How To Install A Sump Pump Yourself
If you live in a house with a basement or in an area prone to flooding, having a sump pump is essential. This system will help purge water in case of a flood or burst water pipe, and keep your home safe, dry and protected from any foundational damage. If you’ve already got a sump pump, and need to replace it, here is the full guide on how to do it yourself, courtesy of Dillon Plumbing!
- Disconnect the old pump from the GFCI outlet and take it out of the pit to remove the old pump and check valve. The check valve should be removed at this stage, and the water should be allowed to drain. Although an old check valve can be reused, it would be better if it were replaced at the same time as your new sump pump.
- Examine the sump pump pit: Make sure the basin has a solid, level bottom so the new pump can be installed within. If you notice anything impeding it, use a wet/dry vacuum to remove the extra items. It should be free of water and debris.
- Prepare the new pump: Remove the new pump and check valve from their packaging and set them aside.
- Connect the union to the PVC discharge piping: Use a rag to remove any water or debris from the PVC discharge piping that is currently in place. For a tight fit, position your PVC threading connection on the discharge piping firmly after liberally applying PVC primer and adhesive to the interior of the union.
- Measure the length of your pipework: From the pump’s discharge to the union, determine the length of tubing you’ll need. To calculate how much, subtract the check valve’s size from the piping size.
- Cut the Pipe: Divide the PVC piping into two pieces using a hacksaw, trimming any rough edges with a knife or sandpaper. Wrap the threads in plumber’s tape before attaching the fittings that are appropriate for the size of your pipe.
- Attach the pipes to the check valve: Using a screwdriver, loosen each clamp on the check valve, then insert the piping firmly into the rubber boot. To ensure a secure fit, you might need to exert some pressure. Then, using a screwdriver, tighten the clamps.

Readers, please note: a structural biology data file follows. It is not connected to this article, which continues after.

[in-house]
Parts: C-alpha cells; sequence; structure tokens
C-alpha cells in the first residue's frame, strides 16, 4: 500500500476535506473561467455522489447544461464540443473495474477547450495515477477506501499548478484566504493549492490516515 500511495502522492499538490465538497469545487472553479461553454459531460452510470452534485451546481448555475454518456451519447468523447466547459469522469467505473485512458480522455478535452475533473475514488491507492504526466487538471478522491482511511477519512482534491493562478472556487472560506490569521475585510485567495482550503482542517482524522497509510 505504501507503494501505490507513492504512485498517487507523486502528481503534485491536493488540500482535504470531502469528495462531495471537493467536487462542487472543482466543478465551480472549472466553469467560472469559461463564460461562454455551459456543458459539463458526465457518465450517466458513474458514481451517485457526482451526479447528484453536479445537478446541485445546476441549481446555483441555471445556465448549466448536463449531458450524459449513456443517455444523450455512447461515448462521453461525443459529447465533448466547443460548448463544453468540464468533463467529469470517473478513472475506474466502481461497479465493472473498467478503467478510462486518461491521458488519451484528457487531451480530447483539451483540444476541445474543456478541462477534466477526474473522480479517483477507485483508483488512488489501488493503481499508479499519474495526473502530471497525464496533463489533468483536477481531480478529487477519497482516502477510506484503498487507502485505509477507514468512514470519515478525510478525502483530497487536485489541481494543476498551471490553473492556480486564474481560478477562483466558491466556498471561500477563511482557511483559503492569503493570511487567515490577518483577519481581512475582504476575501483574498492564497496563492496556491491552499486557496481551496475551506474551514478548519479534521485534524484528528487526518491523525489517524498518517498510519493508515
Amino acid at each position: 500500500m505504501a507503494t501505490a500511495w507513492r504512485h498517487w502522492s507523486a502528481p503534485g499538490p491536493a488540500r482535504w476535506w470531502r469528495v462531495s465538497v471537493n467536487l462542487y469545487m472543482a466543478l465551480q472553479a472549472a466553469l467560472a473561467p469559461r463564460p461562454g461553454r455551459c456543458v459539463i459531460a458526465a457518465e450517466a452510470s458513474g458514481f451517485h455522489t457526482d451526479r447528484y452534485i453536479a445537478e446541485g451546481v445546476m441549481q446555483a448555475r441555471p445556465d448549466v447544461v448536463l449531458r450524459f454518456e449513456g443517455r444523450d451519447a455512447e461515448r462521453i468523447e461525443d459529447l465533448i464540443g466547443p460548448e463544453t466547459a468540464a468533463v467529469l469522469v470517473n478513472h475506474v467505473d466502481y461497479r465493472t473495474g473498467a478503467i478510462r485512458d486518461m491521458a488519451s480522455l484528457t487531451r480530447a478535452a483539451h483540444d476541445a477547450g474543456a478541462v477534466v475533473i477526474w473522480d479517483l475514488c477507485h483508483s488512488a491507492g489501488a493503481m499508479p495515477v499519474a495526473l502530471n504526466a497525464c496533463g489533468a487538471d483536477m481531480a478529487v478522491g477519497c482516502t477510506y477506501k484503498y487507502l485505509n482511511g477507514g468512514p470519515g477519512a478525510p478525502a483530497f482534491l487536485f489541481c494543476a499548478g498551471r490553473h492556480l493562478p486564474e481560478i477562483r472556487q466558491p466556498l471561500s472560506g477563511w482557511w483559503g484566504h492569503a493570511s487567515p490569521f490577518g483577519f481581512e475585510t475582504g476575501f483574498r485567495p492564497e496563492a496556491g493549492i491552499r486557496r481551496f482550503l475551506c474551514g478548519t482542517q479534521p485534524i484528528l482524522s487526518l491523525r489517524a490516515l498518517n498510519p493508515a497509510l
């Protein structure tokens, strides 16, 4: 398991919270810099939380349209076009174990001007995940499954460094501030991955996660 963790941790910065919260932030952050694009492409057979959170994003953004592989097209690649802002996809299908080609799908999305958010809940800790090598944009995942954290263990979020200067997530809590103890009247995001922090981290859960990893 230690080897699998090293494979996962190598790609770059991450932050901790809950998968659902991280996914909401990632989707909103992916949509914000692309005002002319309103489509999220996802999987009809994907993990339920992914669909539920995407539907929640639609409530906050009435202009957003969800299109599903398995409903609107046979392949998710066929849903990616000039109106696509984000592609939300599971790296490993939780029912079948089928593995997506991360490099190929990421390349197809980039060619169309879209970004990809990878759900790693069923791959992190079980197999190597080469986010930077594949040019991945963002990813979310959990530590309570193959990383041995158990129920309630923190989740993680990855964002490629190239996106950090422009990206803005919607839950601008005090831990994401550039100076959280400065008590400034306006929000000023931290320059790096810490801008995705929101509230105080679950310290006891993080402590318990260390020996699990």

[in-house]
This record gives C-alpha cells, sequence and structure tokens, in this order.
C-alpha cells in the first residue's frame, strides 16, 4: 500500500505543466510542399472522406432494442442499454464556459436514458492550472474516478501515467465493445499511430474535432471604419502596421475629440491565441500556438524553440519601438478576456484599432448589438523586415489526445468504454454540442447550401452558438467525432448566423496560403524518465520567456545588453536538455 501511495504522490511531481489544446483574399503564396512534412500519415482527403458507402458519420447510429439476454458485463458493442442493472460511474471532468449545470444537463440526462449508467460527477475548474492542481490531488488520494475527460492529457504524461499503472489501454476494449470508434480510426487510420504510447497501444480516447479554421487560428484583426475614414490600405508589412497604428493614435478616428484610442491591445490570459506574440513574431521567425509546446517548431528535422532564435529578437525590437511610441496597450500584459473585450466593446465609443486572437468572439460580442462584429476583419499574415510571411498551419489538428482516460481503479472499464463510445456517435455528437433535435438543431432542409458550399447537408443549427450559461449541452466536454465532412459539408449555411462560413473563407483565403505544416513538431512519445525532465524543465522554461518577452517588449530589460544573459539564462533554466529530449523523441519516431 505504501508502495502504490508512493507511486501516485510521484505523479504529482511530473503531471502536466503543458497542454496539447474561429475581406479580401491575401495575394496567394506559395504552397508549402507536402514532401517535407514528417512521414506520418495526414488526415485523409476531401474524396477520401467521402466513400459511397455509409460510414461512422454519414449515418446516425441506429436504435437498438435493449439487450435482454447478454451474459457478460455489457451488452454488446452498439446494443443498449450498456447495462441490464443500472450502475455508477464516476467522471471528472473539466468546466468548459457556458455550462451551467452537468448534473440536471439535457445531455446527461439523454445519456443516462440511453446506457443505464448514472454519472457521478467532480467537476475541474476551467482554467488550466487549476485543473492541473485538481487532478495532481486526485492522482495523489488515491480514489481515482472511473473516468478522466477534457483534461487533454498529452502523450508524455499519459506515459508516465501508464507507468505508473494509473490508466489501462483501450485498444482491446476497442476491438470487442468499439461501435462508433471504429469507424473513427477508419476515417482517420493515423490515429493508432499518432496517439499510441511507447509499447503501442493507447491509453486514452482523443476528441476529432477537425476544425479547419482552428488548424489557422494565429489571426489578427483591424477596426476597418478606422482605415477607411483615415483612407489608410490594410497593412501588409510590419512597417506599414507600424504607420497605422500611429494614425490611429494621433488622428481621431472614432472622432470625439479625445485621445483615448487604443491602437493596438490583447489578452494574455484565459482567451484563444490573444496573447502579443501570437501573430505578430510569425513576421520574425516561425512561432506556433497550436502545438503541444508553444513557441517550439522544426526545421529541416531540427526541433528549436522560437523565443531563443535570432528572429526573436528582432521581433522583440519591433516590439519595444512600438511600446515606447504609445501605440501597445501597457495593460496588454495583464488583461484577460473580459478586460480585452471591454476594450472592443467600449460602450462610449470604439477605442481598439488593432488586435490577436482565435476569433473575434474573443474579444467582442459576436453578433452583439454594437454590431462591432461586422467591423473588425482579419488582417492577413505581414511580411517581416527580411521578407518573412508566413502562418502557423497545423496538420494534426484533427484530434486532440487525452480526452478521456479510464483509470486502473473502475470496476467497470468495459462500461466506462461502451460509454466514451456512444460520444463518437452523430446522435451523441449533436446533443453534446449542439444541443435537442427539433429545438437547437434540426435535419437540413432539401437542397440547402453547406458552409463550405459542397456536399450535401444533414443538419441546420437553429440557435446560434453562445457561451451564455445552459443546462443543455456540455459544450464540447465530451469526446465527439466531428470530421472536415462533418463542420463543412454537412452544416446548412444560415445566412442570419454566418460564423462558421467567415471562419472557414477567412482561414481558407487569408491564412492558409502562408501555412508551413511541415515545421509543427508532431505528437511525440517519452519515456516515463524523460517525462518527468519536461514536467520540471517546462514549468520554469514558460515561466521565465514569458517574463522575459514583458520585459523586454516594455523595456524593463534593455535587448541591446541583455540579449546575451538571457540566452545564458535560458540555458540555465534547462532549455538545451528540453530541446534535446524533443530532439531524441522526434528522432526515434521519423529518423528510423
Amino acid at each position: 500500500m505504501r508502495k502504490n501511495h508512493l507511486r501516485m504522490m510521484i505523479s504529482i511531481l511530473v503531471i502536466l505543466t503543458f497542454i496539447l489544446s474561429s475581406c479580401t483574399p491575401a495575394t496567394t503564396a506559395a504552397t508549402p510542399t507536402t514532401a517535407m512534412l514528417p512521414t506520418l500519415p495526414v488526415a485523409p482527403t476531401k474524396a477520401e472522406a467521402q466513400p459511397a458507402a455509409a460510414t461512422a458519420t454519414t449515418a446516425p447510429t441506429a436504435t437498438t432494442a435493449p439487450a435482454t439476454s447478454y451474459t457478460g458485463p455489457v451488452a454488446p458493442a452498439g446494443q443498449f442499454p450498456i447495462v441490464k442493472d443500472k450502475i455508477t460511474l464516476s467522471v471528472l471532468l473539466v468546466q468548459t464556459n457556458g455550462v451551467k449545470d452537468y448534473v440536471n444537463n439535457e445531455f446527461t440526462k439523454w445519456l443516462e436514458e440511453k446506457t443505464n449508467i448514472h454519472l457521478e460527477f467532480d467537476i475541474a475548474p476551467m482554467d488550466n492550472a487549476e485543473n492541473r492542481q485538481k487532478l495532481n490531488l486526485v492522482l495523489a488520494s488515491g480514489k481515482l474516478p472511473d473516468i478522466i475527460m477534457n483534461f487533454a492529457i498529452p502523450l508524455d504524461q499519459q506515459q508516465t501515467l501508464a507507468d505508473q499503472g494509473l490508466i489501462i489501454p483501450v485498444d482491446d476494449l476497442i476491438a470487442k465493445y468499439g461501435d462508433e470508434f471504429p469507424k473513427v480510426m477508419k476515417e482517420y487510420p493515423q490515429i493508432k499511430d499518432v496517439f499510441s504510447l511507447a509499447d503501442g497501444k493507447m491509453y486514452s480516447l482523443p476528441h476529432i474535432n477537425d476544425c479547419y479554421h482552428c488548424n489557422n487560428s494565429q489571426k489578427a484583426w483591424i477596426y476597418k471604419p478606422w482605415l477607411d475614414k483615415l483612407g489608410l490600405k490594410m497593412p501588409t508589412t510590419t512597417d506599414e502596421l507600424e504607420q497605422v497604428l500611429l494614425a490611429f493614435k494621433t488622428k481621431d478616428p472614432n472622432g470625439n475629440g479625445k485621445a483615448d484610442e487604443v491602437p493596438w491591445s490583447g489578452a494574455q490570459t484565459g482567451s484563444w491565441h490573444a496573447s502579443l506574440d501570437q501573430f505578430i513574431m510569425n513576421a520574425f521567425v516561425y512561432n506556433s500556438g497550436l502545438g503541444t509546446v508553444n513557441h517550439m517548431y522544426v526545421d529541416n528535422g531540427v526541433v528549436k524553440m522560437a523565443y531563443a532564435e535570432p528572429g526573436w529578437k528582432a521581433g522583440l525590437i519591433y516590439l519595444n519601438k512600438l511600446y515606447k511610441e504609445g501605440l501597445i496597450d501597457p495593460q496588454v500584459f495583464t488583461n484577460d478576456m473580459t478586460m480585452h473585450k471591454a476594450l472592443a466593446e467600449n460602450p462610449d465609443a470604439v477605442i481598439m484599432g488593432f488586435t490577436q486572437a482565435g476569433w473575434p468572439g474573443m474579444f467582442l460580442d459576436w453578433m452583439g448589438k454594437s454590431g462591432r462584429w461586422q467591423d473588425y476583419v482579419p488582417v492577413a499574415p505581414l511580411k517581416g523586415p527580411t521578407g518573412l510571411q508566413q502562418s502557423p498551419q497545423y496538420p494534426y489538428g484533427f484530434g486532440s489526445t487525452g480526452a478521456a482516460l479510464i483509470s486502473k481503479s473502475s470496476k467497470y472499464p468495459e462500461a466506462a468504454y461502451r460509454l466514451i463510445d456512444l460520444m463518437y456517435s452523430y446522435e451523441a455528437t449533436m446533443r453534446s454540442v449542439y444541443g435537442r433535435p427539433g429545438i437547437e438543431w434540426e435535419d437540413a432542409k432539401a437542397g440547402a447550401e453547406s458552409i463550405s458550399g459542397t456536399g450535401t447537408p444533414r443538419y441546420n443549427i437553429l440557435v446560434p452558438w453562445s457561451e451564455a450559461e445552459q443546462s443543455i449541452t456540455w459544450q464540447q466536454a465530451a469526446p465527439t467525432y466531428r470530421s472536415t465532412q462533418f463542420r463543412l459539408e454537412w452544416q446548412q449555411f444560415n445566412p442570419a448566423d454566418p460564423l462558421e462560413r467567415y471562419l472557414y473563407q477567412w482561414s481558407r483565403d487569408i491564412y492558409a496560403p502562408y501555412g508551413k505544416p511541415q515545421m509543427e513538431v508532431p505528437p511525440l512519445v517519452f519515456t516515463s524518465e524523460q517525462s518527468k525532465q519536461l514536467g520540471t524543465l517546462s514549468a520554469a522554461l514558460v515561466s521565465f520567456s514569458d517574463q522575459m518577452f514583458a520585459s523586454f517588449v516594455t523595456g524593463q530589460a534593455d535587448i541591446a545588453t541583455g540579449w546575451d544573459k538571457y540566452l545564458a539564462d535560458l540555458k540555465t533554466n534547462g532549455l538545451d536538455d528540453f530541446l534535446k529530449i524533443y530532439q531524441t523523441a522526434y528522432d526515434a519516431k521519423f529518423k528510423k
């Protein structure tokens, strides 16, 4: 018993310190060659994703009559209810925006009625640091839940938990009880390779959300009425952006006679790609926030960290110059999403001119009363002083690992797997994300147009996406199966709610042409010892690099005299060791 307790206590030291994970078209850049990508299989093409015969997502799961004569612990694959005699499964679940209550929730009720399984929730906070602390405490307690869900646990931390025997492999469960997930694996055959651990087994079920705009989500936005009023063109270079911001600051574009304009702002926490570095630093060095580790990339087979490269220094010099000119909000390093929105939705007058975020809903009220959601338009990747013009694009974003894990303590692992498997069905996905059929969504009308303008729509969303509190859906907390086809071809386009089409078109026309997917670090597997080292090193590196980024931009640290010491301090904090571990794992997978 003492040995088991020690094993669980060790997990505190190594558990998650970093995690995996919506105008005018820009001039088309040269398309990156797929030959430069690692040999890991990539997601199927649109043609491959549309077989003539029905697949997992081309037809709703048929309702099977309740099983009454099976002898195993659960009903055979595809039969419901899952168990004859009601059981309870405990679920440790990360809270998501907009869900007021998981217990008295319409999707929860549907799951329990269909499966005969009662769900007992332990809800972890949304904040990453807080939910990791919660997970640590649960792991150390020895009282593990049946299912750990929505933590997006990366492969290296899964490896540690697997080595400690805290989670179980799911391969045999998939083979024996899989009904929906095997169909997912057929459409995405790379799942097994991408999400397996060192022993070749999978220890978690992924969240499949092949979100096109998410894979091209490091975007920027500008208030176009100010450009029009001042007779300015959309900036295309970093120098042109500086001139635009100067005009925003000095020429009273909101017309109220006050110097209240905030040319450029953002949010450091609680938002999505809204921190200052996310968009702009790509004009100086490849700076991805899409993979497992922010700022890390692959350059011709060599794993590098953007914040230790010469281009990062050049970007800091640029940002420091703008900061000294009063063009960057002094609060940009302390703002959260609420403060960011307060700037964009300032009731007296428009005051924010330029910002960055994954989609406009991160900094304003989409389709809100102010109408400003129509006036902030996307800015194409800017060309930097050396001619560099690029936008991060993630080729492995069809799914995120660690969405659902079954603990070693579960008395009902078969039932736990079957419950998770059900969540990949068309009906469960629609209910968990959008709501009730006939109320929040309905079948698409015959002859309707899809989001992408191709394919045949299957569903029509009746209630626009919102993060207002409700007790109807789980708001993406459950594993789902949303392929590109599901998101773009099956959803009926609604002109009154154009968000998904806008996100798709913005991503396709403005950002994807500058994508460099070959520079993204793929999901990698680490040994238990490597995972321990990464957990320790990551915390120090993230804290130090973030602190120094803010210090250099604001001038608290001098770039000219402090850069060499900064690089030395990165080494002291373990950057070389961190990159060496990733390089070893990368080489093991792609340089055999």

- Drill weep holes: In the pipeline that runs from the pump to the check valve, drill a 3/16-inch hole. Weep holes prevent air locking, which occurs when air gets into the pipe and prevents the flow of water
- Set up the pump: The threaded pipe should be tightly screwed into the pump’s discharge section. Put the pump into the pit, making sure it’s level and that the float switch has room to move freely on both sides. Make sure the discharge pipe’s connection is securely tightened.
- Attach the pump and test it: Connect the device to a GFCI outlet, and then zip tie the cord in place. By partially filling the pit with water, you can test the pump. It ought to turn on and drain the basin automatically. Place the basin cover over the pit to stop odors after making sure the sump pump is operational.
Have More Questions About Your Sump Pump? Call Dillon Plumbing!
We hope you are enjoying your new sump pump! However, if you’ve read this guide and decided that you either can’t or don’t want to install a new sump pump in Boise Metro area, then you can always give Dillon Plumbing a call! We’re experts in installing sump pumps and we can take care of everything for you so you can just relax knowing your home is protected!